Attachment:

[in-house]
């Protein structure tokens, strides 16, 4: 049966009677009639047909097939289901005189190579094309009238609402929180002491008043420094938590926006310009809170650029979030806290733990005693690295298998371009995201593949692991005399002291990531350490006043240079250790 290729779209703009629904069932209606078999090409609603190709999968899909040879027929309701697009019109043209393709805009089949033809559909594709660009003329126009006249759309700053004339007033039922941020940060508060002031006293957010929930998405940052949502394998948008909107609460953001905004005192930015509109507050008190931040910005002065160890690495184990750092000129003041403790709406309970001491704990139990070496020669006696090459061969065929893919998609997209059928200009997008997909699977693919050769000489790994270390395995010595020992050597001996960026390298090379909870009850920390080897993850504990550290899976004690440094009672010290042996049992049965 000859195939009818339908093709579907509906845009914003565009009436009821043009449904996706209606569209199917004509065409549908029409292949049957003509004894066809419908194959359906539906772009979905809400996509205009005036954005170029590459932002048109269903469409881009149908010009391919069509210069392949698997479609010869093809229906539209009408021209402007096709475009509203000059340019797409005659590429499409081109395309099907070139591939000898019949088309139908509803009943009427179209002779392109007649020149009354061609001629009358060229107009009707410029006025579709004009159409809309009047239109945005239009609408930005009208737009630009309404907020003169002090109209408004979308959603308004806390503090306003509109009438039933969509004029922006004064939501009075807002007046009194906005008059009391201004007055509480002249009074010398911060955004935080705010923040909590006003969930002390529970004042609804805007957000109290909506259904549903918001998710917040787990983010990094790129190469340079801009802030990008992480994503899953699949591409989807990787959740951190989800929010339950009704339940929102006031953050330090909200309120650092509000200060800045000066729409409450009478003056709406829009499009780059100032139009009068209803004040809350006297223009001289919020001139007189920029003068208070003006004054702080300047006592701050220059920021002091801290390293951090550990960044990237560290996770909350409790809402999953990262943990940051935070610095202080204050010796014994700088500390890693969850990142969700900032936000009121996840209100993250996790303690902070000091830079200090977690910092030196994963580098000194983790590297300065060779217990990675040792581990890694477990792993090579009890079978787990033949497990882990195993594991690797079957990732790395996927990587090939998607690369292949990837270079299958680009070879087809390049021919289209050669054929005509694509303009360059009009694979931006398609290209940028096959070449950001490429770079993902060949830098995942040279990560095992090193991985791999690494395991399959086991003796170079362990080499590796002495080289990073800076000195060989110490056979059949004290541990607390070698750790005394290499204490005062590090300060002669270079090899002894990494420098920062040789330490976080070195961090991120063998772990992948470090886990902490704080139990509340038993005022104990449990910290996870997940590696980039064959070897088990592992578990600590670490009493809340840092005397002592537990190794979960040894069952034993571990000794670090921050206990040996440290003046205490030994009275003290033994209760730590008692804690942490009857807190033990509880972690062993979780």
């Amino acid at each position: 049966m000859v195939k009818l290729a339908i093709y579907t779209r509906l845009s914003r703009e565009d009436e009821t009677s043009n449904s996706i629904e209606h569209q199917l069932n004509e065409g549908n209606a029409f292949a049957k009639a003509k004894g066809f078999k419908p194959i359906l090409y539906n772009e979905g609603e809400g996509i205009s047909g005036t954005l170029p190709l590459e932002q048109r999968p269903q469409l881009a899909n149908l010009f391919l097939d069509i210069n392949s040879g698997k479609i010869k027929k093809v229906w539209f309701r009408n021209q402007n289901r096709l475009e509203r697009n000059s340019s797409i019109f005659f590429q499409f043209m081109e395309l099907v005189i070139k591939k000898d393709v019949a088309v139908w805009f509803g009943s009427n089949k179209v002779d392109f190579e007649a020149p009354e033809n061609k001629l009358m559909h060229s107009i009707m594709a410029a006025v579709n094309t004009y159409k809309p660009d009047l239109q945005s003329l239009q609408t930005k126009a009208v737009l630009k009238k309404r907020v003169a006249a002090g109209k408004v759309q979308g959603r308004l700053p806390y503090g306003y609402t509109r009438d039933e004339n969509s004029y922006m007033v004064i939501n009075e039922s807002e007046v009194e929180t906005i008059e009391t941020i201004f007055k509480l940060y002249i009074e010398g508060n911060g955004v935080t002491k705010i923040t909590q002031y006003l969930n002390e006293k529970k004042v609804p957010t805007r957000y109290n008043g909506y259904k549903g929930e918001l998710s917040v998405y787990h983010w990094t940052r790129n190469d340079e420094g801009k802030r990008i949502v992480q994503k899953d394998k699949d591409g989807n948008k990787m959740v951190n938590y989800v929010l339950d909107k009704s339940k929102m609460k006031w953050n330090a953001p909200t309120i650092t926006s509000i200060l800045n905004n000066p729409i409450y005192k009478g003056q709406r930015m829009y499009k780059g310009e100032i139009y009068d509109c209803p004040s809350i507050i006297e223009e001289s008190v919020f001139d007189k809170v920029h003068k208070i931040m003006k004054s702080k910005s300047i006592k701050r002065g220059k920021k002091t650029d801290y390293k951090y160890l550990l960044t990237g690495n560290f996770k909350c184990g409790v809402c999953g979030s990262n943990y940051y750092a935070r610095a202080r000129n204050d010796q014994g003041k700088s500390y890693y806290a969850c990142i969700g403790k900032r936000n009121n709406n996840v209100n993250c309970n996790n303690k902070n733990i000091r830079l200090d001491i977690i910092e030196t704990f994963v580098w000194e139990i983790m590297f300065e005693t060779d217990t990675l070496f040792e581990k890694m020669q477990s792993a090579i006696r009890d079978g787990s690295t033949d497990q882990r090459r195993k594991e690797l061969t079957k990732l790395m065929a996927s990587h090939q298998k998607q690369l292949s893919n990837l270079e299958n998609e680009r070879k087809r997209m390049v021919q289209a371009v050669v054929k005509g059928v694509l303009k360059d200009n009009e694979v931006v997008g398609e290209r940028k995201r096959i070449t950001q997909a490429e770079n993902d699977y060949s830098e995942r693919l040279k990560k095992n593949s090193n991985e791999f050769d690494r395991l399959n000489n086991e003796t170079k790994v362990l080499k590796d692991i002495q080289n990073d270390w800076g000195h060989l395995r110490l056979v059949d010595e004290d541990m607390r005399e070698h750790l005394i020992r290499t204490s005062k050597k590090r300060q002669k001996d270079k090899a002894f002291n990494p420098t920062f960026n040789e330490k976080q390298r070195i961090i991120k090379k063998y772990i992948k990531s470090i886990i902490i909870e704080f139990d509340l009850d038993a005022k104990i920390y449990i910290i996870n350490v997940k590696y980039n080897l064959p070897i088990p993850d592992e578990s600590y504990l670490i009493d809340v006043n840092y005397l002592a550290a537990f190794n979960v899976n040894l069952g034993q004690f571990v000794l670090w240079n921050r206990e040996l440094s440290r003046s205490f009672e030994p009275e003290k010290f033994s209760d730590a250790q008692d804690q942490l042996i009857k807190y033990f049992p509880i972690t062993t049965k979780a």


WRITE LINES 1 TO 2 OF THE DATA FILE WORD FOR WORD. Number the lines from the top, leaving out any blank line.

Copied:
[in-house]
């Protein structure tokens, strides 16, 4: 049966009677009639047909097939289901005189190579094309009238609402929180002491008043420094938590926006310009809170650029979030806290733990005693690295298998371009995201593949692991005399002291990531350490006043240079250790 290729779209703009629904069932209606078999090409609603190709999968899909040879027929309701697009019109043209393709805009089949033809559909594709660009003329126009006249759309700053004339007033039922941020940060508060002031006293957010929930998405940052949502394998948008909107609460953001905004005192930015509109507050008190931040910005002065160890690495184990750092000129003041403790709406309970001491704990139990070496020669006696090459061969065929893919998609997209059928200009997008997909699977693919050769000489790994270390395995010595020992050597001996960026390298090379909870009850920390080897993850504990550290899976004690440094009672010290042996049992049965 000859195939009818339908093709579907509906845009914003565009009436009821043009449904996706209606569209199917004509065409549908029409292949049957003509004894066809419908194959359906539906772009979905809400996509205009005036954005170029590459932002048109269903469409881009149908010009391919069509210069392949698997479609010869093809229906539209009408021209402007096709475009509203000059340019797409005659590429499409081109395309099907070139591939000898019949088309139908509803009943009427179209002779392109007649020149009354061609001629009358060229107009009707410029006025579709004009159409809309009047239109945005239009609408930005009208737009630009309404907020003169002090109209408004979308959603308004806390503090306003509109009438039933969509004029922006004064939501009075807002007046009194906005008059009391201004007055509480002249009074010398911060955004935080705010923040909590006003969930002390529970004042609804805007957000109290909506259904549903918001998710917040787990983010990094790129190469340079801009802030990008992480994503899953699949591409989807990787959740951190989800929010339950009704339940929102006031953050330090909200309120650092509000200060800045000066729409409450009478003056709406829009499009780059100032139009009068209803004040809350006297223009001289919020001139007189920029003068208070003006004054702080300047006592701050220059920021002091801290390293951090550990960044990237560290996770909350409790809402999953990262943990940051935070610095202080204050010796014994700088500390890693969850990142969700900032936000009121996840209100993250996790303690902070000091830079200090977690910092030196994963580098000194983790590297300065060779217990990675040792581990890694477990792993090579009890079978787990033949497990882990195993594991690797079957990732790395996927990587090939998607690369292949990837270079299958680009070879087809390049021919289209050669054929005509694509303009360059009009694979931006398609290209940028096959070449950001490429770079993902060949830098995942040279990560095992090193991985791999690494395991399959086991003796170079362990080499590796002495080289990073800076000195060989110490056979059949004290541990607390070698750790005394290499204490005062590090300060002669270079090899002894990494420098920062040789330490976080070195961090991120063998772990992948470090886990902490704080139990509340038993005022104990449990910290996870997940590696980039064959070897088990592992578990600590670490009493809340840092005397002592537990190794979960040894069952034993571990000794670090921050206990040996440290003046205490030994009275003290033994209760730590008692804690942490009857807190033990509880972690062993979780």